He sees the next incarnation of the customer-centric model as one where instant service means delivery moves from two days to 20 minutes and curbside pickup becomes the norm. In addition, resale and rental become bigger components of the retail landscape as consumers focus on the circular and close-loop economy. In addition, consumers also could be at the point where they’re now more willing to give up some privacy concerns to get personalized deals and pricing through the use of artificial intelligence—it’s something that’s already become part of some retailers’ loyalty card programs where information is gleaned from past purchases.

Another area where Cowen expects to see change is the use of data analytics to provide retailers with better intelligence for their merchandising assortments.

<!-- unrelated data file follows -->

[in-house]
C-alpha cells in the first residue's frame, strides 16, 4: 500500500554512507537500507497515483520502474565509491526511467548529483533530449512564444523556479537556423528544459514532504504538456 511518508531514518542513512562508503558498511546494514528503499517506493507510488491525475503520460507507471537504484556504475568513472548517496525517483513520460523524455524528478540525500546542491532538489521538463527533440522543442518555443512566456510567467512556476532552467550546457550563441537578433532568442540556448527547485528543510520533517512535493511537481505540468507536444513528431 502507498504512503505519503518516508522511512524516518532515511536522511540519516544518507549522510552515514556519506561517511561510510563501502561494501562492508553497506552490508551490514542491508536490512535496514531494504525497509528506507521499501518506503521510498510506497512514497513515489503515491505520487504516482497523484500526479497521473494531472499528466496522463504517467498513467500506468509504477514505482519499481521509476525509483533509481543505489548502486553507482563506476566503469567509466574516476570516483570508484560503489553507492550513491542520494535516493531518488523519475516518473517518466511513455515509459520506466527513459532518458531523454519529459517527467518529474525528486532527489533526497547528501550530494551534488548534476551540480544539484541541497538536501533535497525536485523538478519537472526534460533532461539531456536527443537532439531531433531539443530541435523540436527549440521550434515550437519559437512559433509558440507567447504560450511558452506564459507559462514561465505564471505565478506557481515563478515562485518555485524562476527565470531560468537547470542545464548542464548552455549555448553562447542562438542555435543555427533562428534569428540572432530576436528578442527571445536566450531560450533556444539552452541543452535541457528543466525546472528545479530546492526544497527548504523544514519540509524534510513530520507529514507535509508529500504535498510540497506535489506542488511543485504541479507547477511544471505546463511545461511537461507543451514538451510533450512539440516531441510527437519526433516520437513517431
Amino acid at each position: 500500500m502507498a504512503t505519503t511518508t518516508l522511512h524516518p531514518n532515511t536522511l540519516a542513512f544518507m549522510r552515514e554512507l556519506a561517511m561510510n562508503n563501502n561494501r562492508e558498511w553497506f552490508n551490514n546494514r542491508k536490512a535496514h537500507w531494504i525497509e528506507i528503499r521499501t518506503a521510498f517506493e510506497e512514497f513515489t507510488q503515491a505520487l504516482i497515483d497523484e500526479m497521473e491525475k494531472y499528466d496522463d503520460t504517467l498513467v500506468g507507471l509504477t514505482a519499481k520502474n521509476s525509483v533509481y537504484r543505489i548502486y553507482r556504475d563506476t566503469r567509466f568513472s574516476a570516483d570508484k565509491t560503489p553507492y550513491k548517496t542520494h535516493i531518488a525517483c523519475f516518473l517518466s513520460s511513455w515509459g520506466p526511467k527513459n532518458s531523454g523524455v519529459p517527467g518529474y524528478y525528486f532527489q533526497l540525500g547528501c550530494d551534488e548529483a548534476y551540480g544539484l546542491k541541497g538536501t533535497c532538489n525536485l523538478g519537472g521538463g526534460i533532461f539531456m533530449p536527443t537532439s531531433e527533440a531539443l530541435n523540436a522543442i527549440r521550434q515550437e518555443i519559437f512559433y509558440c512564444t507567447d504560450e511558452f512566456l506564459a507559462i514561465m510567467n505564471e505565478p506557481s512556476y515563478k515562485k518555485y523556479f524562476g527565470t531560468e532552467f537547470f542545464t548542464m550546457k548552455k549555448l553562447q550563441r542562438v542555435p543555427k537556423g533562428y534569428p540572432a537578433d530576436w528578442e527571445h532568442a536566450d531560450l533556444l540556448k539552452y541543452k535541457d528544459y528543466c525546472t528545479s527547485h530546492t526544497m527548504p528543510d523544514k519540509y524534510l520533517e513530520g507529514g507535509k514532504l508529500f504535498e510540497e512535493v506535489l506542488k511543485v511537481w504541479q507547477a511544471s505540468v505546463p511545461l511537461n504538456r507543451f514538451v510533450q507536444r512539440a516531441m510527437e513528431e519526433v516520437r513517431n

According to Chen, there are hundreds of millions of data points from various sources that capture information useful to retailers. What customers buy can provide retailers with “read and react” information to inform them of the trends that are selling to mitigate fashion risk. For certain styles, the data can also provide automated tracking and predictive guidance to improve re-order capability. And algorithmically-driven margin maximization through technology can provide recommendations on pricing based on demand. One example Chen cited is fashion e-tailer Revolve Group, which looks at the 10 bestsellers and then synthesizes overlapping attributes to inject into new styles. In addition, 35 percent of styles are automatically re-ordered.